Civilians in Lebanon, Israel and the occupied territories are increasingly affected by the conflict.
Here are some of their stories.
MARK WAKED, DAIRY FARMER, LEBANON
We've been the victim of an Israeli assault. Yesterday at exactly 3am our dairy factory was hit by five to six missiles and the plant was completely destroyed.
The target was a Lebanese industrial institution. We are a dairy processing plant that distributes milk to the whole of the region.
We have no idea why we were targeted.
I have British and Lebanese nationality but I'm not leaving.
I have been building this plant for 10 years. Our business is settled here. Our duty is to stay here and rebuild whatever has been destroyed.
Of course we fear being hit again but it's something that we have to continue. We just can't give up and leave everything behind. If we leave, who will remain?
ALIZA COHEN, MOTHER, TIBERIAS, ISRAEL
Streets are empty in the tourist town of Tiberias
I live in Tiberias, but I am now in Jerusalem.
I, my husband and nine children live in the block of flats immediately opposite the building which was hit in Saturday's rocket attack.
We were all having lunch at the time. All the windows blew in. Some of the children cut their feet and arms on the glass. Our flat is on the third floor of the seven-storey building.
We left the building and couldn't go back in because of the damage. We took a very big taxi for Jerusalem soon afterwards. We're now staying with some relatives.
We left without food, clothes or money. It will be about a week before we go back I think.
It was an enormous shock. We never expected anything like that. Everyone is very nervous and dazed. We are in shock, listless.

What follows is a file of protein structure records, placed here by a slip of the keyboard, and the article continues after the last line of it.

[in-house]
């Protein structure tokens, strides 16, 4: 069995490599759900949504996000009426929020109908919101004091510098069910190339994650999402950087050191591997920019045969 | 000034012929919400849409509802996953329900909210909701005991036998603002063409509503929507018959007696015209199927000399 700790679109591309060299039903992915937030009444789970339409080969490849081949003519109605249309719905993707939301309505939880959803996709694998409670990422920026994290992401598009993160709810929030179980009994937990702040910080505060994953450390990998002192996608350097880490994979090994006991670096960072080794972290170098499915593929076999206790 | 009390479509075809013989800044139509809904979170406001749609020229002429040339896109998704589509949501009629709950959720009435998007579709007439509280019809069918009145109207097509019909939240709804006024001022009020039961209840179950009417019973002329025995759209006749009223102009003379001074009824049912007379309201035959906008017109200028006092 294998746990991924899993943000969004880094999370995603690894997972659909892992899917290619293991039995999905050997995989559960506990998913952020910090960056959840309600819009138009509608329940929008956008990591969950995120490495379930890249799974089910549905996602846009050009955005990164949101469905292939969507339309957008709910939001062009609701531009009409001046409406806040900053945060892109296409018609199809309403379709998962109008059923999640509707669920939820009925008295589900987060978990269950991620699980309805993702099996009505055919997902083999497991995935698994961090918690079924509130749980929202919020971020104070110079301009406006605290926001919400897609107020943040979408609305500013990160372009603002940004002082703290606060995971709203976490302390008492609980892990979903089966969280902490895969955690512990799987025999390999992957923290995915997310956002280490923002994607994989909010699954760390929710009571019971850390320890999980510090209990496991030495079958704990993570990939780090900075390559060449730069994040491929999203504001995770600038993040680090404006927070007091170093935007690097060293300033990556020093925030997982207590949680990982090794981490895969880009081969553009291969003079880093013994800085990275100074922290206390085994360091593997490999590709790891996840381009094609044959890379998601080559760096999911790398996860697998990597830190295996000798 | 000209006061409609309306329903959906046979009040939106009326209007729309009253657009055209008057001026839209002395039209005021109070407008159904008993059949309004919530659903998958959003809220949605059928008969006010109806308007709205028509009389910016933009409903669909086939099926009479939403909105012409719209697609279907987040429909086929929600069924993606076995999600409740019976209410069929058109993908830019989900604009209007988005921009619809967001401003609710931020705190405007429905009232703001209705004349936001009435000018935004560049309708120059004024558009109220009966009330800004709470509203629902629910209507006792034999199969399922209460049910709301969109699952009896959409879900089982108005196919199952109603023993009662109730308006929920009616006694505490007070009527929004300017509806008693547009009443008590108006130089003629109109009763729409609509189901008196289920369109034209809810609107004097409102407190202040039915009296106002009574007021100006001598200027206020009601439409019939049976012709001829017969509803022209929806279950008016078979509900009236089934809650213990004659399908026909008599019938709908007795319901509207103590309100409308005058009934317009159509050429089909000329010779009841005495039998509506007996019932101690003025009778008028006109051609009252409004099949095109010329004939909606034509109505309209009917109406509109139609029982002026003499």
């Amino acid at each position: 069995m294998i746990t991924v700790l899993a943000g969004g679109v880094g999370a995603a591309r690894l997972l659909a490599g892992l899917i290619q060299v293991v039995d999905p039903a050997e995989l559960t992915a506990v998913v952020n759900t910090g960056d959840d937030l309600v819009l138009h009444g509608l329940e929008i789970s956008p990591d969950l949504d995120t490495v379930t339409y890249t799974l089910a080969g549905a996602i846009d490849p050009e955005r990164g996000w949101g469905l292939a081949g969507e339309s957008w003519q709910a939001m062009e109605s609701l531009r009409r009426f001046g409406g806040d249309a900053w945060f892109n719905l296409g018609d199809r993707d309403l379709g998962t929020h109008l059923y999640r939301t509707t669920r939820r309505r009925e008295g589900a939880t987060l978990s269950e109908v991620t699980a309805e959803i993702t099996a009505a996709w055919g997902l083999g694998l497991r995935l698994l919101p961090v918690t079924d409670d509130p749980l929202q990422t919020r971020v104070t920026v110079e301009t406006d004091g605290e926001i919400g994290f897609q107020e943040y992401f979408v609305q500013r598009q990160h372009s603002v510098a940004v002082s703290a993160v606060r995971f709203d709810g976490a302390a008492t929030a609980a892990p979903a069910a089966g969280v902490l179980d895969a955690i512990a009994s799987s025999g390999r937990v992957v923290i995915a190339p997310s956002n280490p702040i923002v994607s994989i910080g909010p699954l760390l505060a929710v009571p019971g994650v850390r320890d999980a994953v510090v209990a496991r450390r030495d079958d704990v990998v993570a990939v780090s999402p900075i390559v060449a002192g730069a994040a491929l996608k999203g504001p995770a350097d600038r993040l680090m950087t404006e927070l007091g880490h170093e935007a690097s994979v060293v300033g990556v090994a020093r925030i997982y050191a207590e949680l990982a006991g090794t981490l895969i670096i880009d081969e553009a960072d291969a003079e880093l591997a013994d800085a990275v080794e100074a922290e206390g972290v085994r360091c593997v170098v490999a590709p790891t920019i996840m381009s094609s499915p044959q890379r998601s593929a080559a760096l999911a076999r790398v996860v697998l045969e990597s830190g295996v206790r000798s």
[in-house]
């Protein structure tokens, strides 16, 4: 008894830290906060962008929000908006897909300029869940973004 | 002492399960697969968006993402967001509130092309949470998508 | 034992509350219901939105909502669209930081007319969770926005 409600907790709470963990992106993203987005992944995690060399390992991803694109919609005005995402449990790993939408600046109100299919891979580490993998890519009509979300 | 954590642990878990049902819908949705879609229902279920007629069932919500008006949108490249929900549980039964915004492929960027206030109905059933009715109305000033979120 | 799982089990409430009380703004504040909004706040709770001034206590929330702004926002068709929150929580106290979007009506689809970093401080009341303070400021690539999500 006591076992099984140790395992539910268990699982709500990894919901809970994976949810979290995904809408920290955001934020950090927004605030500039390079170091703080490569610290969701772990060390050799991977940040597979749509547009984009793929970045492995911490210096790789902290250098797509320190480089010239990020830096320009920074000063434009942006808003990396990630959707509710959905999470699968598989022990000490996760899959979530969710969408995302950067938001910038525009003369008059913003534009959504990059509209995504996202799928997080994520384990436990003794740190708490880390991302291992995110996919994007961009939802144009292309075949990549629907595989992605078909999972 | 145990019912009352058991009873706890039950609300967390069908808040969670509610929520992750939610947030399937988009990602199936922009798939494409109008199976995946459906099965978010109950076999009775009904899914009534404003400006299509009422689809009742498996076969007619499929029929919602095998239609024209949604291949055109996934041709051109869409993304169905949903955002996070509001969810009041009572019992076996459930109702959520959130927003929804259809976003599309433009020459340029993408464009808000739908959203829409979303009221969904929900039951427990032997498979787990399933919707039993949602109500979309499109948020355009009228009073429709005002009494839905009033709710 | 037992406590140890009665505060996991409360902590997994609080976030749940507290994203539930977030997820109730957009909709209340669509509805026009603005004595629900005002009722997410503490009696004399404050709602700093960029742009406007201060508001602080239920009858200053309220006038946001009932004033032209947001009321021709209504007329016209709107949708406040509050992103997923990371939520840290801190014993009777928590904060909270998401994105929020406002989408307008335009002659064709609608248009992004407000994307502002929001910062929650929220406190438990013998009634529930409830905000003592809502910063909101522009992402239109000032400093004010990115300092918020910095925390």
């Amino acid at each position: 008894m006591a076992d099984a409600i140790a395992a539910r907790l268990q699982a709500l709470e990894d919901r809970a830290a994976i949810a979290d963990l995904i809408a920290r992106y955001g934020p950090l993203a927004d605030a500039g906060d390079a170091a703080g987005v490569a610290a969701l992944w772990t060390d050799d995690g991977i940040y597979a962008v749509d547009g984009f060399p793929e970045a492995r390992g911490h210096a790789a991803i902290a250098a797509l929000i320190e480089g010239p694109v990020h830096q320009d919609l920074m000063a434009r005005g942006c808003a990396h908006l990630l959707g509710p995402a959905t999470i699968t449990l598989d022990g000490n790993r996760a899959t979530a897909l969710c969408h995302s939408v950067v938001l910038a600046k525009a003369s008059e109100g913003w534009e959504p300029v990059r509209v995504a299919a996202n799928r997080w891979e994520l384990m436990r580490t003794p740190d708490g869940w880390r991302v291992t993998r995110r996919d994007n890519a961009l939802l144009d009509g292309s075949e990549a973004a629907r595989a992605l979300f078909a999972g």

But no-one can wipe out the Jewish people because God is with us.
GABY BAYRAM, CONSULTANT, BEIRUT, LEBANON
I've set up a charity to help people in Beirut.
My friend's mother put up a poster saying "Beirut: a city that will never surrender" and I thought it would make a great T-shirt. Then my friend called me about this group organising food parcels. And it all clicked.
I've set up an online store to order and sell Beirut T-shirts, aprons and mugs. The money will go directly to charities helping victims of bombings.
Prices are higher for fruit and vegetables now. And there's no meat in a lot of the street restaurants. Grocer stores still have meat.
Most food comes from Bekaa which is over the mountains, and the roads from there have all been bombed. There's food in the country, but no way to move it.
I'm in the Hamra district of Beirut. It's an affluent, Christian area. The shops are still open, in fact it's busier than it was a couple of days ago.
All the foreigners are leaving. I'm sitting in an internet café and I can hear people talking about going.
They'll be back in three weeks or so, or whenever they think it's safe again.
Gaby's charity can be found at: http://www.cafepress.com/savebeirut